- Associated Press - Wednesday, March 25, 2015

ALBANY, N.Y. (AP) - The state Assembly voted Wednesday for legislation to codify in New York the abortion rights established by the U.S. Supreme Court, moving it separately this year from a group of bills intended to ensure other women’s rights in the workplace and courts.

New York first established abortion rights for women in 1970, three years before the top federal court did it nationally in Roe v. Wade. While both allow terminating a pregnancy in the first 24 weeks, New York’s law allows later-term abortions to protect a woman’s life, while the Supreme Court said it can be done also to protect her health.

“The Assembly majority believes that in the fight for true women’s equality, the most basic right of all is a woman’s right to make reproductive health decisions for her own body,” Assembly Speaker Carl Heastie said, surrounded by advocates for the bill and Democratic colleagues. “We believe that her body is a personal space, and its privacy and autonomy must be defended.”

Assembly member Deborah Glick, a Manhattan Democrat and chief sponsor, said the bill would ensure those rights in New York should a Supreme Court with different members reverse itself. “It guarantees a woman’s life and health can be protected in these decisions,” she said.

Andrea Miller, president of NARAL Pro-Choice New York, said the federal court’s ruling generally applies now in New York, though the state statute is written to allow abortions as exceptions to its penal law against them. Sometimes, even now, women are turned away from hospitals when they go for an abortion for medical reasons and had to go elsewhere, she said.

A few have even been charged by prosecutors, though in every case those charges have been dropped, Miller said. Both circumstances add to the anguish of already difficult situations, she said.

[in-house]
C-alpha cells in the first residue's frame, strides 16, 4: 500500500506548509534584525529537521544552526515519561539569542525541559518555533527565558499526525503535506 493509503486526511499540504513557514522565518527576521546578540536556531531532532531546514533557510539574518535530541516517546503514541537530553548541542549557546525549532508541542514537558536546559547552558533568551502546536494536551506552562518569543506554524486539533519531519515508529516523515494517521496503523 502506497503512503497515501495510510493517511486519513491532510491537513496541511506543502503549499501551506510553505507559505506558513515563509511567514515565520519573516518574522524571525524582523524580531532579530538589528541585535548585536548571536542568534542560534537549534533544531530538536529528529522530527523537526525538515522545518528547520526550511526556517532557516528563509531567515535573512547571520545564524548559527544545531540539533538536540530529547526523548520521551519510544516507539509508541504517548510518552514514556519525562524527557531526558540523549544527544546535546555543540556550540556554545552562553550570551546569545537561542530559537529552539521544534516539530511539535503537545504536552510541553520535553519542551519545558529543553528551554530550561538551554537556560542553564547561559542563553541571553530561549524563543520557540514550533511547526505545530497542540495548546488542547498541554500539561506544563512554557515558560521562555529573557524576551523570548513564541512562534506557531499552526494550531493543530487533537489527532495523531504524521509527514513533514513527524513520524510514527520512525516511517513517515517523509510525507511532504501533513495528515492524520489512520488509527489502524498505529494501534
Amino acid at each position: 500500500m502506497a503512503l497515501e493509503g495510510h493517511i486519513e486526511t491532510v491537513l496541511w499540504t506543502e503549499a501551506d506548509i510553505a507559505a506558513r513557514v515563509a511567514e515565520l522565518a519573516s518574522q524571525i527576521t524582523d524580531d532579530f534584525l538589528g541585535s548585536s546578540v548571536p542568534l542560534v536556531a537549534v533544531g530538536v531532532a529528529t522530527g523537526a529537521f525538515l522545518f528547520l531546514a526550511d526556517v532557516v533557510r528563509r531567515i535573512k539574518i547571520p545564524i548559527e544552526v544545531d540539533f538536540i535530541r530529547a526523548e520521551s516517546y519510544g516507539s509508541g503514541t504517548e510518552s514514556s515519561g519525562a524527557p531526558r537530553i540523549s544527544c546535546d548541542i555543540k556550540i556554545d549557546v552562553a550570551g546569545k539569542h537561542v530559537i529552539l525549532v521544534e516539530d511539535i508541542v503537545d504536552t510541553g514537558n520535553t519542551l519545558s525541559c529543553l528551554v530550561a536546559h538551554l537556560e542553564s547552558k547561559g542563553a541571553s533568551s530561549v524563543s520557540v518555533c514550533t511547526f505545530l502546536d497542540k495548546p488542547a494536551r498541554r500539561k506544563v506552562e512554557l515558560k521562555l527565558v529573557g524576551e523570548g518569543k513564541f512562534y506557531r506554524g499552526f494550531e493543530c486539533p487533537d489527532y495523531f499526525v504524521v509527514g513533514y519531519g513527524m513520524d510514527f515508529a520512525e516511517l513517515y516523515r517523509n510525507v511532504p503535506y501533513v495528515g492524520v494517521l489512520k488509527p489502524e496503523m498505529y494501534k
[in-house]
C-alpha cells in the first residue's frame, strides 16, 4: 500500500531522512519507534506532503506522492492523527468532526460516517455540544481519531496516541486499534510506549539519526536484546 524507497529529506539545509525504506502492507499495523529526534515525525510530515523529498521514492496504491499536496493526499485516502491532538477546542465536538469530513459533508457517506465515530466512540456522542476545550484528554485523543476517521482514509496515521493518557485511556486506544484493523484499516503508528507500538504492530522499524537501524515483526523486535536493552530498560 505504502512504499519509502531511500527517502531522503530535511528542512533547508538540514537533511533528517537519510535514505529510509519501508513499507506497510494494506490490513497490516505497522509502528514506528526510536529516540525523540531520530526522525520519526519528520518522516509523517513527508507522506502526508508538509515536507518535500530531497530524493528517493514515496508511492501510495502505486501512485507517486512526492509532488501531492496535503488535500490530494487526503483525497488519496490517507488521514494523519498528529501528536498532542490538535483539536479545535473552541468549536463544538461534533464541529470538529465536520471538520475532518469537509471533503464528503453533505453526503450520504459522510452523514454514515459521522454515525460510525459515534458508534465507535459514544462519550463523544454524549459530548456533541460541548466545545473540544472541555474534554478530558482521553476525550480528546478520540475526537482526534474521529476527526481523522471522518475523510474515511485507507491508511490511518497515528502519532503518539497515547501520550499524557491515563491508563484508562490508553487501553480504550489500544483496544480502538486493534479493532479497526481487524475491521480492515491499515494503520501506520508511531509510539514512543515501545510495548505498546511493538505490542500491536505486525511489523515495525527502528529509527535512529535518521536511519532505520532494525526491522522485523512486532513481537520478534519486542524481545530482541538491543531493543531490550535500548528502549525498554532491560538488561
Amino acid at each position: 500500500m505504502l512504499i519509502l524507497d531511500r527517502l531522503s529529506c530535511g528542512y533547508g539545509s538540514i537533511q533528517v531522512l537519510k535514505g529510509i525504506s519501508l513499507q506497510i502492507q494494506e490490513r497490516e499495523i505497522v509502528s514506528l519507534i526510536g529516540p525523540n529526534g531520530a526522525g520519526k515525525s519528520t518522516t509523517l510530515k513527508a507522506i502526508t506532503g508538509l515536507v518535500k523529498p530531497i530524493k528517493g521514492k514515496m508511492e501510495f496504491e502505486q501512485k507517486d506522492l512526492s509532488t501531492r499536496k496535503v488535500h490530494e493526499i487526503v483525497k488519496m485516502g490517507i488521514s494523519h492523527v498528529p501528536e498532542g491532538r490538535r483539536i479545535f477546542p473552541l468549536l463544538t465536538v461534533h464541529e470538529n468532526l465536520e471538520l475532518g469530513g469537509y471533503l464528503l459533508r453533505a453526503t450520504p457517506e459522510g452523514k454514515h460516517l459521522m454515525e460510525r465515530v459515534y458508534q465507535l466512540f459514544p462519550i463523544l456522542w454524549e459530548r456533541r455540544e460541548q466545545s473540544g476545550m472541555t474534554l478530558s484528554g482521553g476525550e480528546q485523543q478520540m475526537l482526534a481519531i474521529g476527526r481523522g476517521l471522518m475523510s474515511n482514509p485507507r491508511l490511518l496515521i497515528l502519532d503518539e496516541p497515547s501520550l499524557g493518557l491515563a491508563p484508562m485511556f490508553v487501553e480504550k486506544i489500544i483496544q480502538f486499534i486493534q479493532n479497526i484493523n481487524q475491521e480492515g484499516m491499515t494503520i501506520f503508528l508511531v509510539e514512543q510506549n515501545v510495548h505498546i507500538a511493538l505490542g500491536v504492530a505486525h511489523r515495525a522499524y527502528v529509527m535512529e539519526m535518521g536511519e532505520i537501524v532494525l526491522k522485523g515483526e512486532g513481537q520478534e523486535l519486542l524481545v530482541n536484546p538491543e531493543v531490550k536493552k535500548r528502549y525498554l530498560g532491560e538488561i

“These are wanted pregnancies,” said Corinne Carey of the New York Civil Liberties Union. “These are absolute tragedies.”

Her office gets calls about those late-term cases about once a year, Carey said.

The Assembly passed the bill 95-51 after a floor debate.

Assemblyman Raymond Walter, an Erie County Republican, said there’s no legitimate threat to abortion rights in New York. “The reality is this is a political bill,” he said.

Assemblyman Michael Fitzpatrick, a Long Island Republican who said he’s “pro-life,” said the person unheard-from in the debate was the unborn child. “So in memory of the millions of children who never had the opportunity to be New Yorkers, I cast my vote in the negative,” he said.

Assemblywoman Jane Corwin, a Republican from suburban Buffalo, said she’s “pro-choice,” but voted against it. She said it’s unnecessary, that rights for New York women will remain even if the Supreme Court reverses. She said the bill would also strike down part of the state penal law and cause confusion by leaving it up to the courts to decide whether to expand or restrict abortion rights.

The Assembly measure faces opposition among Senate’s majority Republicans, who have refused to advance it while approving the other bills meant to ensure equal pay and prohibit gender discrimination.


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